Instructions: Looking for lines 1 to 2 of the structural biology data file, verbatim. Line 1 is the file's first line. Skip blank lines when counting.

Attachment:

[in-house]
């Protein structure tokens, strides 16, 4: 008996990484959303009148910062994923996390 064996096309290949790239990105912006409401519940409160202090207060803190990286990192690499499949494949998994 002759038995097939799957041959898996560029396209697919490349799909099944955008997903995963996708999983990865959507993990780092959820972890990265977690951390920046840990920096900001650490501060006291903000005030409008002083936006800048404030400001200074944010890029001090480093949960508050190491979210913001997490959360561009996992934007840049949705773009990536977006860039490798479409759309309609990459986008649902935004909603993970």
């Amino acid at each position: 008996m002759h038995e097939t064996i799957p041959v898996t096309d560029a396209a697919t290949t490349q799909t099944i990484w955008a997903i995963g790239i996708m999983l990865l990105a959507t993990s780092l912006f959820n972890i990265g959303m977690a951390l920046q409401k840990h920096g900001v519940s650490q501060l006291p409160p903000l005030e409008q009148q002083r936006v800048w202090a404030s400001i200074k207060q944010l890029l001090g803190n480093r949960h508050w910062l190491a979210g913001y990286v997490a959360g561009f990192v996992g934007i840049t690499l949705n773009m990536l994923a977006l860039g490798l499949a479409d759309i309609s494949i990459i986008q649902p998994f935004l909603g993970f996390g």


[in-house]
């Protein structure tokens, strides 16, 4: 008996990484959303009148910062994923996390 064996096309290949790239990105912006409401519940409160202090207060803190990286990192690499499949494949998994 002759038995097939799957041959898996560029396209697919490349799909099944955008997903995963996708999983990865959507993990780092959820972890990265977690951390920046840990920096900001650490501060006291903000005030409008002083936006800048404030400001200074944010890029001090480093949960508050190491979210913001997490959360561009996992934007840049949705773009990536977006860039490798479409759309309609990459986008649902935004909603993970």